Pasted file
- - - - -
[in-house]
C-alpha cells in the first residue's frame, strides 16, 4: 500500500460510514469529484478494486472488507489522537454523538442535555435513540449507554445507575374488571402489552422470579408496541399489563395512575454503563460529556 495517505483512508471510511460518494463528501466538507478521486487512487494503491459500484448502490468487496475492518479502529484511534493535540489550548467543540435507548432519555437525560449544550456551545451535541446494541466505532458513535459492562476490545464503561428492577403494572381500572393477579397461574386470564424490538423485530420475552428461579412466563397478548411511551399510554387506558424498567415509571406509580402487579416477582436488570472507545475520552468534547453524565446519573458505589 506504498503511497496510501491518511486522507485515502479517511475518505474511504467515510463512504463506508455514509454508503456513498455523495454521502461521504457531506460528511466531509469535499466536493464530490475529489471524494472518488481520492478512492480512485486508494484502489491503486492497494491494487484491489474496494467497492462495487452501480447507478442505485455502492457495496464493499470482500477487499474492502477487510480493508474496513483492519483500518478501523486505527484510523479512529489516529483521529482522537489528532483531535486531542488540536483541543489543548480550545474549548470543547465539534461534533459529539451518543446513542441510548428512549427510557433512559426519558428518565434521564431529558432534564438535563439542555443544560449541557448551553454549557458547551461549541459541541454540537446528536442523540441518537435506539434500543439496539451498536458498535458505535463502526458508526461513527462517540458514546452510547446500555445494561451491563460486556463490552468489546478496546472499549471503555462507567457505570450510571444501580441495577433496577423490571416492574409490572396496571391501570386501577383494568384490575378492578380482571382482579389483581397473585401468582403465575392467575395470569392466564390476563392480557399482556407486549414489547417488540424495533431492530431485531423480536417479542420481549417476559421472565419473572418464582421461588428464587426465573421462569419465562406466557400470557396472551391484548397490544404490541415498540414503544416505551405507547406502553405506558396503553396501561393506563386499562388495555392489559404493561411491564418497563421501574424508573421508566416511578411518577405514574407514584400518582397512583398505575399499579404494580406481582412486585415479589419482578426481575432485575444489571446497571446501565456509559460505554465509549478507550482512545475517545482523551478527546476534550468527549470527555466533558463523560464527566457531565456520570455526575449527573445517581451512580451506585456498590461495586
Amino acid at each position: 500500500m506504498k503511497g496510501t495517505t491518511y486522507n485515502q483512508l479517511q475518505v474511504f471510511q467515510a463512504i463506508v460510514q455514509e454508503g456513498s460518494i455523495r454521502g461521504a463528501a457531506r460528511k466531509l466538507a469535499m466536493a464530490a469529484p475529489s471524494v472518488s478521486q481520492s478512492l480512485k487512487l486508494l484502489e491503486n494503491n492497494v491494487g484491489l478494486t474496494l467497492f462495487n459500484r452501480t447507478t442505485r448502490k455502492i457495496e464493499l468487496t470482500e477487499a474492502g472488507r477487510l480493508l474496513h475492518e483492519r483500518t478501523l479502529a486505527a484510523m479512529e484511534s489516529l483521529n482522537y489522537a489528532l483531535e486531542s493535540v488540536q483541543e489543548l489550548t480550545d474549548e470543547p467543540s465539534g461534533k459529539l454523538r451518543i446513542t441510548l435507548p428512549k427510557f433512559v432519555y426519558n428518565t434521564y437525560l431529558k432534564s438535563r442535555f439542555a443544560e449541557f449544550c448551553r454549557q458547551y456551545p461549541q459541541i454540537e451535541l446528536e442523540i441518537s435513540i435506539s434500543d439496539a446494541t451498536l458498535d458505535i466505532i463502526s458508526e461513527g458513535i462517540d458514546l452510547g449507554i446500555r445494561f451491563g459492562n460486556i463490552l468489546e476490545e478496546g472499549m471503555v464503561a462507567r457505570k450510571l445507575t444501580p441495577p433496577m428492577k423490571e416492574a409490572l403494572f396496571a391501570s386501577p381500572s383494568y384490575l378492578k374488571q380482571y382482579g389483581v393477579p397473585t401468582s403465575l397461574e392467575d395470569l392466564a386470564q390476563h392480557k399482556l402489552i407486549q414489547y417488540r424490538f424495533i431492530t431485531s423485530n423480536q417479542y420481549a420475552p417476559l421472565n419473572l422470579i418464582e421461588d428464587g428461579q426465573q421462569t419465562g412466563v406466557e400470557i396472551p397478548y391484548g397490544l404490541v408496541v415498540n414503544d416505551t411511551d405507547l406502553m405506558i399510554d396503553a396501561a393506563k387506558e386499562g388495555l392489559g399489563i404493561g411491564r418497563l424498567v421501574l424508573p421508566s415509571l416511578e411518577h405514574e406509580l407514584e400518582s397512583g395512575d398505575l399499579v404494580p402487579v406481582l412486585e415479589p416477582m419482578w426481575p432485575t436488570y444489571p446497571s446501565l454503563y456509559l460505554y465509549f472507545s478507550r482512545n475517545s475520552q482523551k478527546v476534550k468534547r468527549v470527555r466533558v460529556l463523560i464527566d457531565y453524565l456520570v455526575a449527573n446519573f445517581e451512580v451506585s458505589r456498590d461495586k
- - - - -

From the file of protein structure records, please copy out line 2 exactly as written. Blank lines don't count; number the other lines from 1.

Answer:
C-alpha cells in the first residue's frame, strides 16, 4: 500500500460510514469529484478494486472488507489522537454523538442535555435513540449507554445507575374488571402489552422470579408496541399489563395512575454503563460529556 495517505483512508471510511460518494463528501466538507478521486487512487494503491459500484448502490468487496475492518479502529484511534493535540489550548467543540435507548432519555437525560449544550456551545451535541446494541466505532458513535459492562476490545464503561428492577403494572381500572393477579397461574386470564424490538423485530420475552428461579412466563397478548411511551399510554387506558424498567415509571406509580402487579416477582436488570472507545475520552468534547453524565446519573458505589 506504498503511497496510501491518511486522507485515502479517511475518505474511504467515510463512504463506508455514509454508503456513498455523495454521502461521504457531506460528511466531509469535499466536493464530490475529489471524494472518488481520492478512492480512485486508494484502489491503486492497494491494487484491489474496494467497492462495487452501480447507478442505485455502492457495496464493499470482500477487499474492502477487510480493508474496513483492519483500518478501523486505527484510523479512529489516529483521529482522537489528532483531535486531542488540536483541543489543548480550545474549548470543547465539534461534533459529539451518543446513542441510548428512549427510557433512559426519558428518565434521564431529558432534564438535563439542555443544560449541557448551553454549557458547551461549541459541541454540537446528536442523540441518537435506539434500543439496539451498536458498535458505535463502526458508526461513527462517540458514546452510547446500555445494561451491563460486556463490552468489546478496546472499549471503555462507567457505570450510571444501580441495577433496577423490571416492574409490572396496571391501570386501577383494568384490575378492578380482571382482579389483581397473585401468582403465575392467575395470569392466564390476563392480557399482556407486549414489547417488540424495533431492530431485531423480536417479542420481549417476559421472565419473572418464582421461588428464587426465573421462569419465562406466557400470557396472551391484548397490544404490541415498540414503544416505551405507547406502553405506558396503553396501561393506563386499562388495555392489559404493561411491564418497563421501574424508573421508566416511578411518577405514574407514584400518582397512583398505575399499579404494580406481582412486585415479589419482578426481575432485575444489571446497571446501565456509559460505554465509549478507550482512545475517545482523551478527546476534550468527549470527555466533558463523560464527566457531565456520570455526575449527573445517581451512580451506585456498590461495586